3. Collect the tibia and femur from both legs using forceps and scissors. Put them in ice-cold RPMI containing 1% FCS and 100 U/mL penicillin/streptomycin and 2 mM L-glutamine (1% RPMI) in 50 mL conical tubes. Clean the femur and the tibia bones thoroughly by removing all the muscle tissues using forceps and scissors. Transfer the femur and the tibia from the 50 mL conical tubes to a 92 mm diameter Petri dish containing 1% RPMI.
    4. Using scissors, cut the ends of the femur or tibia. Fill a 50 mL tube with 25 mL of 1% RPMI 1640 medium. Use this to fill a 3 mL syringe attached to a 26 G needle with 3 mL of 1% RPMI. Insert this syringe into the bone and push the plunger to flush the bone marrow (BM) out of the cavity into the collection tube with 1% RPMI (~3 mL/bone).
    5. Repeat step 1.2.4 for all the remaining tibia and femur bones from other donor mice. Keep all the collection tubes on ice.
    6. Make the single cell suspension by flushing the bone marrow pieces through a 75 µm mesh cell strainer. Collect the single cell suspension in a 50 mL tube.
    7. Centrifuge tubes at 800 x g for 5 min at 4 °C. Aspirate and discard the supernatant. Resuspend the pellet in PBS buffer containing 0.5% bovine serum albumin (BSA) at 20 x 106 cells/mL. Save an aliquot of 2 x 106 cells for purity staining.
    8. Add Thy 1 antibody at 0.05 µg/106 cells14 and incubate for 30 min at 4 °C. Wash once with 25 mL ice-cold PBS. Resuspend at 20 x 106/mL in 0.5% BSA/10% young rabbit complement/2% DNase (10,000 U/mL in sterile H2O). Incubate for 45 min at 37 °C and wash 2x as before.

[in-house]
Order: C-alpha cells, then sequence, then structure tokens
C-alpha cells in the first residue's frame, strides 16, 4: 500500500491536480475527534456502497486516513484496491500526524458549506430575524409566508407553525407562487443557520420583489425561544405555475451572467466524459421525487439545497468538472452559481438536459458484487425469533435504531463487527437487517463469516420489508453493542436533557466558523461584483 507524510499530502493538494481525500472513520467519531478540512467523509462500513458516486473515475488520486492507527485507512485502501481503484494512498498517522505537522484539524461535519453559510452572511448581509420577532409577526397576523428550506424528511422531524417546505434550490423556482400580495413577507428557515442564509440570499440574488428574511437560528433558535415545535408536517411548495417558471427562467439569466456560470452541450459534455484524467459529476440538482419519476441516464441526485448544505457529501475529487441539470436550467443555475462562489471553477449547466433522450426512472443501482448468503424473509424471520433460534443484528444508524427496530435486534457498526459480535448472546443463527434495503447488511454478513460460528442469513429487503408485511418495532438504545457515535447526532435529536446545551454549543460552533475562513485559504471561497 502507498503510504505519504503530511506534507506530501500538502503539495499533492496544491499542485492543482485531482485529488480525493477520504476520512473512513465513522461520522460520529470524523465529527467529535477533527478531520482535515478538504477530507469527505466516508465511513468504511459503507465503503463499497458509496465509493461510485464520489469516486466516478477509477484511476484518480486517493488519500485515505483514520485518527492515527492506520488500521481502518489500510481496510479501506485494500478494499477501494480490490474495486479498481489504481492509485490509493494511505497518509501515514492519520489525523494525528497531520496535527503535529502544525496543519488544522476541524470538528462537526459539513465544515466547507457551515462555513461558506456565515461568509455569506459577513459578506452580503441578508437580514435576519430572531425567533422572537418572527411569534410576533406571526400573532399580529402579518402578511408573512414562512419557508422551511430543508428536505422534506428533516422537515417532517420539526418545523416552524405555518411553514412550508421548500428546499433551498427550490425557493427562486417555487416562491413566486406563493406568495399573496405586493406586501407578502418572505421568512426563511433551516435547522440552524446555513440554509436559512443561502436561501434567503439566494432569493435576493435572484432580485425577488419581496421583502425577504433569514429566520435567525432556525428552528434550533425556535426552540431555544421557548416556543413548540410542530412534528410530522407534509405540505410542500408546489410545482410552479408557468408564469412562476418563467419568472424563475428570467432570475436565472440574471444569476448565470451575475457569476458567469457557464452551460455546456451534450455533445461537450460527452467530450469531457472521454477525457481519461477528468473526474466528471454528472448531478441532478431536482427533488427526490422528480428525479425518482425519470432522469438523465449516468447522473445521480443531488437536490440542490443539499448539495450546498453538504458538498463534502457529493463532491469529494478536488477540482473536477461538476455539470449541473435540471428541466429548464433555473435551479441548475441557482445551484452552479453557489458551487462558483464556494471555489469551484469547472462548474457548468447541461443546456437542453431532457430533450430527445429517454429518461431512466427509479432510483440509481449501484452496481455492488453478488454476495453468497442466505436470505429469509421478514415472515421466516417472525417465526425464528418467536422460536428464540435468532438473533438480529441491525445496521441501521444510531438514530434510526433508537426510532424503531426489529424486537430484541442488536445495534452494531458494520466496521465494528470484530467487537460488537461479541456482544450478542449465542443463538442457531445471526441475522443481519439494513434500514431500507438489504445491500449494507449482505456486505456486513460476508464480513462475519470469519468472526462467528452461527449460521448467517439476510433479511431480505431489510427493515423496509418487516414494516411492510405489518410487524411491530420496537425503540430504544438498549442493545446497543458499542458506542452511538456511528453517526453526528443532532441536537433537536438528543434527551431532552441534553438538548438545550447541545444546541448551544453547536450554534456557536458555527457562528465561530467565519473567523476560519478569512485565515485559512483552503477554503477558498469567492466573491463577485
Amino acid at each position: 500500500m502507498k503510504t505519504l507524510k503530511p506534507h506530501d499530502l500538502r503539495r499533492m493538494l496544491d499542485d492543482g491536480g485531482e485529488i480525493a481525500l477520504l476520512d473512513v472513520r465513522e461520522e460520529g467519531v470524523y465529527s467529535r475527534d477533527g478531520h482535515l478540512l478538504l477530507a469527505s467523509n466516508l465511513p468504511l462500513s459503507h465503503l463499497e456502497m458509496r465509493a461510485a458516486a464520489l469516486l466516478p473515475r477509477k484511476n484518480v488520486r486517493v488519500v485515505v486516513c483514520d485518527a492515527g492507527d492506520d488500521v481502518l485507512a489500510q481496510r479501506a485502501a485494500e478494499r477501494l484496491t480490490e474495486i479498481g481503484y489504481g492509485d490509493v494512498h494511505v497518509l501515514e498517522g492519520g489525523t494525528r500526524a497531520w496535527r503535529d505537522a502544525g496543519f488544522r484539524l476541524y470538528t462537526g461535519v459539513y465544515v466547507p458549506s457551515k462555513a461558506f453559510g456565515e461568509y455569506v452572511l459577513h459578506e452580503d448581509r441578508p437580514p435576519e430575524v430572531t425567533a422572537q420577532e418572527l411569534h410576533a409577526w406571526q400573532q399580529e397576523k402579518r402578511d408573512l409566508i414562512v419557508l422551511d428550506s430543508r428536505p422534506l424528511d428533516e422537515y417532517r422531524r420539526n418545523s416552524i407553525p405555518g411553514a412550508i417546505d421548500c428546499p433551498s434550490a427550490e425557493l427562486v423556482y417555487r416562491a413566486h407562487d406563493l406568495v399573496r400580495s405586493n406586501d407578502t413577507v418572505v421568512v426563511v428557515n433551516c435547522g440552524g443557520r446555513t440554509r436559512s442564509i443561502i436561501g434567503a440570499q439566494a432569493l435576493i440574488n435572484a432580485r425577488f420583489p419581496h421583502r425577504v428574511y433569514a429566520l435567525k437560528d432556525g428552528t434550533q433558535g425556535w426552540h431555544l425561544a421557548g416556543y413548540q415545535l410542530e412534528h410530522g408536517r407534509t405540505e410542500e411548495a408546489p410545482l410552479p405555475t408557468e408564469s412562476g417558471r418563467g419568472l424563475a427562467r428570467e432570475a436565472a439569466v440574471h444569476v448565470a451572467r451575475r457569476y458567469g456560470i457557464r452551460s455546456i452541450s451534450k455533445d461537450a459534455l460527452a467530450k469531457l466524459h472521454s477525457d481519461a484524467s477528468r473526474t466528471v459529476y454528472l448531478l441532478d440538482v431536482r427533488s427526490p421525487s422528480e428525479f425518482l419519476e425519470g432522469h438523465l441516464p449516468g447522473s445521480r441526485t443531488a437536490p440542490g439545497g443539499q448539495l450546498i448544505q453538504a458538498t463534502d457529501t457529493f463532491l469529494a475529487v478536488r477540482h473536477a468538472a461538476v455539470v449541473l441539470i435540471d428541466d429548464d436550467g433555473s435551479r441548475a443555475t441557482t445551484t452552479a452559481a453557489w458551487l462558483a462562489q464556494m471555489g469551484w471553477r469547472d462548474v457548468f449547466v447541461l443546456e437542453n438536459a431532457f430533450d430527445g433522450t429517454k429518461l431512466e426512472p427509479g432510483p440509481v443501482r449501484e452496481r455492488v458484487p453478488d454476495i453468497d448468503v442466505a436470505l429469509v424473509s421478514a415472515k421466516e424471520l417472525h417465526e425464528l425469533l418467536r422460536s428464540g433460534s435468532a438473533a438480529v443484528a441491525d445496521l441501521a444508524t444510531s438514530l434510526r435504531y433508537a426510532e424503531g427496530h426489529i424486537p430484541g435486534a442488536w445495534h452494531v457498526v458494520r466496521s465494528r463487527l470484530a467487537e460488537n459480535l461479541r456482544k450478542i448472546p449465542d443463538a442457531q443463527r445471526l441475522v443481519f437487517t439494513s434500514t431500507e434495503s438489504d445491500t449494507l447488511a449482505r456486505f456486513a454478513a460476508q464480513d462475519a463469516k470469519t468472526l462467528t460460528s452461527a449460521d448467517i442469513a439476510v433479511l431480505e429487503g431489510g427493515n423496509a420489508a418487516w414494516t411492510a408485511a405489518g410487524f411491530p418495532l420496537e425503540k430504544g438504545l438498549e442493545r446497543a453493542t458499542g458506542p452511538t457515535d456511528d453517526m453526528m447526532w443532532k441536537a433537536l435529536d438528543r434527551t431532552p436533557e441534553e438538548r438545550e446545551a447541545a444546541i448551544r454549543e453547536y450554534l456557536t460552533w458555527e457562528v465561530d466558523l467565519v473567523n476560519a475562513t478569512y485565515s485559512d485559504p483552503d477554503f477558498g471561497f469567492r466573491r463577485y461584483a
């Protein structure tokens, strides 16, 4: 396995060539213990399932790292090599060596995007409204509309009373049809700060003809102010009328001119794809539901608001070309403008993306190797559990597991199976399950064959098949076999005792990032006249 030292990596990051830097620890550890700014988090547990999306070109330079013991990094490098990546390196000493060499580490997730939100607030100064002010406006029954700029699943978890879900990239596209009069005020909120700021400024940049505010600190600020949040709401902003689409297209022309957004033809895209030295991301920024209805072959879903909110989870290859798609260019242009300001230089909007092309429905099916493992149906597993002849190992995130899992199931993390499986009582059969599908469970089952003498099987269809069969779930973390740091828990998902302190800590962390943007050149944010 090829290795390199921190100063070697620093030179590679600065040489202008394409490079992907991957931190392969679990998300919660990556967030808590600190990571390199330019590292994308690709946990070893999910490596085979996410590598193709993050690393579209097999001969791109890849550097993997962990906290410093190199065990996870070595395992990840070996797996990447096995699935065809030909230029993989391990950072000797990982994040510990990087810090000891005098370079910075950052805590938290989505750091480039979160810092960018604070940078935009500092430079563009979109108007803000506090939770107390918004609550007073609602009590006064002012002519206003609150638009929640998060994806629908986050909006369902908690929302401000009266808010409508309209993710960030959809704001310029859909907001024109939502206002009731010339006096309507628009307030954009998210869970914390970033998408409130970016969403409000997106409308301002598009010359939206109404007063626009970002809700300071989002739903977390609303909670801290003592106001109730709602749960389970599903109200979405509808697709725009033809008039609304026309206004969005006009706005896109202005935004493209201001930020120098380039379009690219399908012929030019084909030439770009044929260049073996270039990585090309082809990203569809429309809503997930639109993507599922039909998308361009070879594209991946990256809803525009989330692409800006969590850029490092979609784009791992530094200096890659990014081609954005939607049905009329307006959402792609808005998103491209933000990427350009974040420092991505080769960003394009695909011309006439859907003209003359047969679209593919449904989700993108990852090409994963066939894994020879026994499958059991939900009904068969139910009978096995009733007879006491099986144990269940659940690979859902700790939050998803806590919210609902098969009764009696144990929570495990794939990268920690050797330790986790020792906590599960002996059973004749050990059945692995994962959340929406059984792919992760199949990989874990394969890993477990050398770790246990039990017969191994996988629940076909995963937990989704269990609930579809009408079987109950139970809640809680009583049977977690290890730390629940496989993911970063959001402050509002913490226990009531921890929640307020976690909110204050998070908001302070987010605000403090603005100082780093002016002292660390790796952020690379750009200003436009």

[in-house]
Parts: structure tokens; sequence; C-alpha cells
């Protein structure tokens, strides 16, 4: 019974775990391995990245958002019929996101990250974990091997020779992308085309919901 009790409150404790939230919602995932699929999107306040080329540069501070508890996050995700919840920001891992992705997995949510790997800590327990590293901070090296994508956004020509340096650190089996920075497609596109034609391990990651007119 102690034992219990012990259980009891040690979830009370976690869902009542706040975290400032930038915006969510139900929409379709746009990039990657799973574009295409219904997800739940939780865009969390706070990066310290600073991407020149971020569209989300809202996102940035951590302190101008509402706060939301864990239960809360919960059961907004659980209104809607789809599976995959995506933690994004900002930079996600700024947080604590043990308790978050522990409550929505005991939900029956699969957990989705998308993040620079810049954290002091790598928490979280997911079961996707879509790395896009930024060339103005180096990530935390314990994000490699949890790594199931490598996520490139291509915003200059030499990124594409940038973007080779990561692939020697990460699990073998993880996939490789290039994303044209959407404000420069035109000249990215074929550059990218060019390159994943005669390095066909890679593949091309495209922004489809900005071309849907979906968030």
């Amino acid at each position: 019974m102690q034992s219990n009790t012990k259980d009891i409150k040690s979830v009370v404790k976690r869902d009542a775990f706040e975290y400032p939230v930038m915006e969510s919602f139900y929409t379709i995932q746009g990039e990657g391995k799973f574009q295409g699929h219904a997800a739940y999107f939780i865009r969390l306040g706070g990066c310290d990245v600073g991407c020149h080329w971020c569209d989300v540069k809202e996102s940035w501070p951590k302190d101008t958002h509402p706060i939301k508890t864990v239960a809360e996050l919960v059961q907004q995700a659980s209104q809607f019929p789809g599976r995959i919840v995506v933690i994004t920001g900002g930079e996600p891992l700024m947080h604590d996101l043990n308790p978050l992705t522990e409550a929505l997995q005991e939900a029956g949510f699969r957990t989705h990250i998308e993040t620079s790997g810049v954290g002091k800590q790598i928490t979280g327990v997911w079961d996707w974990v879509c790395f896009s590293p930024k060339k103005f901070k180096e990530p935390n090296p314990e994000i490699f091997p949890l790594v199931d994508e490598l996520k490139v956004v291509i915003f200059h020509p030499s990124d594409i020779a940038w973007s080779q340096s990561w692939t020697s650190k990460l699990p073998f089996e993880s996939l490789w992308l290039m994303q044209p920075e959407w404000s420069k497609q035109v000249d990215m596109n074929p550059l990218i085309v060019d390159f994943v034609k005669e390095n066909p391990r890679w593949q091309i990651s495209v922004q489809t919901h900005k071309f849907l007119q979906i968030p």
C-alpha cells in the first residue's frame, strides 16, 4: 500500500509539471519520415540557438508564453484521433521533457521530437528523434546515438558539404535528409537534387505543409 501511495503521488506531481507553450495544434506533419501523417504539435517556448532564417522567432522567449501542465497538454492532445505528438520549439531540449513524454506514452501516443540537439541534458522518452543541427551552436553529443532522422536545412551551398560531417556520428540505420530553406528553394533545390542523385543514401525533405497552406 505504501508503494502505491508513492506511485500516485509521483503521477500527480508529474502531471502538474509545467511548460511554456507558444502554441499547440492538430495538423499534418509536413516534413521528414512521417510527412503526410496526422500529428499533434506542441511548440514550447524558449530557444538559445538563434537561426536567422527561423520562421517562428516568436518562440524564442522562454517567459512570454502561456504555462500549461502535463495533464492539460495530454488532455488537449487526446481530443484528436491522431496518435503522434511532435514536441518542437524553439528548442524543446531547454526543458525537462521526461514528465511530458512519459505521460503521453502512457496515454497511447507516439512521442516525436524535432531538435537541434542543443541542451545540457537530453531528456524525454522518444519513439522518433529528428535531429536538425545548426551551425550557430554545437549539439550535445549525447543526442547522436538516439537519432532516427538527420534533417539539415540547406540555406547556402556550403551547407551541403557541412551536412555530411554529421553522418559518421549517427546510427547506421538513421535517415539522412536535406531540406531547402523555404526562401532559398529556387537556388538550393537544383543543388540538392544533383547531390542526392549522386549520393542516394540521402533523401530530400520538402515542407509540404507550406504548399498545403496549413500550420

NOTE: T-cells are depleted using a mAb specific for Thy1, a protein expressed by all T-cells, but not other leukocytes.
    9. Resuspend the cells in 20 mL of PBS buffer containing 0.5% BSA. Count the bone marrow cells in 1% acetic acid using a hemocytometer. Keep an aliquot of 2 x 106 cells for a purity check by flow cytometry after cell purification.
      NOTE: One donor mouse normally generates about 25 x 106 TCD-BM.
    10. Use flow cytometry to confirm a successful T-cell depletion. Stain 1 x 106 cells, preserved from steps 1.2.7 (before T-cell depletion) and 1.2.9 (TCD-BM after T-cell depletion) with the following antibodies: α-CD3 (17A2), α-CD4 (GK1.5), and α-CD8α (53-6.7).
  3. Day 1: Prepare T-cells from the donor mice
    1. Use CD45.2+ H2kb+ C57BL/6 wild type (WT) mice as donors for T-cells.